Alanenpaa goes on to discuss the possibility of other drivers running over fallen rivals, though "there will be no blood," he asserts. Such excesses may sound a little improbable, but it's completely in-keeping with the game's broad philosophy of chaos over clinicism. Shortcuts can be taken but often objects, such as flimsy buildings, must be demolished or disturbed to open the way ahead. The team wants players to experiment with finding the fastest route around the track before using this knowledge to their advantage in multiplayer games.

One drawback of the unpredictable nature of each race is that it could cause nightmares for Bugbear in terms of game balance. "We want it to be as much fun as Super Mario Kart," says Alanenpaa. "We want players to be constantly competing and fighting for position. There's a lot of balancing to be done, but as we've already got the game running, this is the area to focus on."

Bugbear has made driving games before, such as Rally Trophy and Tough Trucks: Modified Monsters, but with Flat-Out the team knew that competitive online play would be a major factor. With such an irresistibly crushable world, the idea that players would only be able to race against CPU drivers was clearly anathema to Alanenpaa.

A maximum of eight vehicles will take to the track in any race and while online functionality is still at a nascent stage, Edge expects that alongside the 'traditional' track racing there will be a number of off-beat tournaments and arenas to beat your mates in.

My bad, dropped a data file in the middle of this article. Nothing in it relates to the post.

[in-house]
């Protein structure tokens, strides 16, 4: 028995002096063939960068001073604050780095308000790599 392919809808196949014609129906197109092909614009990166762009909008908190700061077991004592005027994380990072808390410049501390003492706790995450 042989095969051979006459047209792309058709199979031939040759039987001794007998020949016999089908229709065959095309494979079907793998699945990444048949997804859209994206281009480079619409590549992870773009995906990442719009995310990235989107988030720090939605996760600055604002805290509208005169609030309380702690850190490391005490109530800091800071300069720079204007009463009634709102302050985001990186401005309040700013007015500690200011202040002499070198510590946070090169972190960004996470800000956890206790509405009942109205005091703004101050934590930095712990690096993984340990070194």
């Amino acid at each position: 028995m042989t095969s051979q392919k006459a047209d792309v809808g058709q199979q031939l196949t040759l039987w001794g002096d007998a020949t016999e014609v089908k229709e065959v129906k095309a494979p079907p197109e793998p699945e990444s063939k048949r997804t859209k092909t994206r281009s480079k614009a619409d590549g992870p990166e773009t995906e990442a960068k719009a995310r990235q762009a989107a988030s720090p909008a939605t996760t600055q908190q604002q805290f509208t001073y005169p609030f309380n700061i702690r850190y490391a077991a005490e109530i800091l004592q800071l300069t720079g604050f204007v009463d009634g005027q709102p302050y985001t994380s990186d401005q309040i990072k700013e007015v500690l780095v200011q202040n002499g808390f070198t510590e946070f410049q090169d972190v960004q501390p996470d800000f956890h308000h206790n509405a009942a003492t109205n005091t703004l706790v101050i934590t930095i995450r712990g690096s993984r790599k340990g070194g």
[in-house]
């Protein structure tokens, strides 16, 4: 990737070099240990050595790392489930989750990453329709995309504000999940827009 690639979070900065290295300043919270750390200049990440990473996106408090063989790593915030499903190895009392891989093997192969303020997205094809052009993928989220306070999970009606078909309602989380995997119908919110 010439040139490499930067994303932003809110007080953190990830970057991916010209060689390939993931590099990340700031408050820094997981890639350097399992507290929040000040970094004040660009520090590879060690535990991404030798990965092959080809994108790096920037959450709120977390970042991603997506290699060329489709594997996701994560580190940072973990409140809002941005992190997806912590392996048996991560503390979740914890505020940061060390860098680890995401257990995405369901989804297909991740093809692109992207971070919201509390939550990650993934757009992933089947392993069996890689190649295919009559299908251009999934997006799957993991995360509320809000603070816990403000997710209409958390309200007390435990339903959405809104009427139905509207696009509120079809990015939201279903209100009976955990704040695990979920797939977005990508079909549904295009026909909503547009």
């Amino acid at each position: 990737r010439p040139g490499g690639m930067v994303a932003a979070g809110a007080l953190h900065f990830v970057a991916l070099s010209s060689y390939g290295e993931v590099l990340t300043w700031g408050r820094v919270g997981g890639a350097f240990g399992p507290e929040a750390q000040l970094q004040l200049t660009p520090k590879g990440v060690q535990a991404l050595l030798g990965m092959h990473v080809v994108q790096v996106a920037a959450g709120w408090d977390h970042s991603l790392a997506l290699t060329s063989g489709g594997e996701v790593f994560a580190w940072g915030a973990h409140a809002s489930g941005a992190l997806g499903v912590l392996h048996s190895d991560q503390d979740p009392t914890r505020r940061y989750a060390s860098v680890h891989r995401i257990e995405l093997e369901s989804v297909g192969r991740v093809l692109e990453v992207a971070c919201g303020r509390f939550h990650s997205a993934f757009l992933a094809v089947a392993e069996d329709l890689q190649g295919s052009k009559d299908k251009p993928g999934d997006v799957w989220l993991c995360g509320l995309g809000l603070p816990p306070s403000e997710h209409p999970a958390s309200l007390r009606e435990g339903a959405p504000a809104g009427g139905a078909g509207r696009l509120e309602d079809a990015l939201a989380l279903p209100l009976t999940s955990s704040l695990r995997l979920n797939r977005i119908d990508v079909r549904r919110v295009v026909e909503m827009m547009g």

A Destruction Derby-style free-for-all seems assured and, as the game is so dynamic, the only restraints to creative multiplayer mayhem will be the limits of the track designers' imaginations. Edge looks forward to a few variants that don't include the words 'capture the flag' or 'deathmatch'. One such minigame the team is toying with is a long jump contest. Ragdoll physics combined with an Olympic event? Really? Alanenpaa talks enthusiastically about players ramming their vehicles full-tilt into barriers: "The idea is to fling the driver as far out of the car as possible," he says, a roguish glint sparkling in his eye at the prospect.

The game is being developed simultaneously across all formats, and only the PS2 version will have some minor changes to content. As you'd expect, the textures will be less detailed and there will be fewer dynamic objects around the track, but, reckons Bugbear, nothing that will alter the gameplay dramatically.

After talking to the team on this subject it becomes clear that it is proud of the challenges it's overcome to make the PlayStation2 version as much fun as the PC and Xbox builds. Flat-Out still has a year to go before release, but it's heartening to play a game at this stage that has so many emergent possibilities. Yes, the off-road galivanting can get a little staid after half an hour or so, but that's only because there's no competitive spirit in there yet to back it up.

Put seven other personalities into these arenas, and Edge can't imagine it not becoming compulsive. If the minigames and multiplayer aspects can mimic the technical excellence on display elsewhere then its namesake, Burnout, should be rather concerned.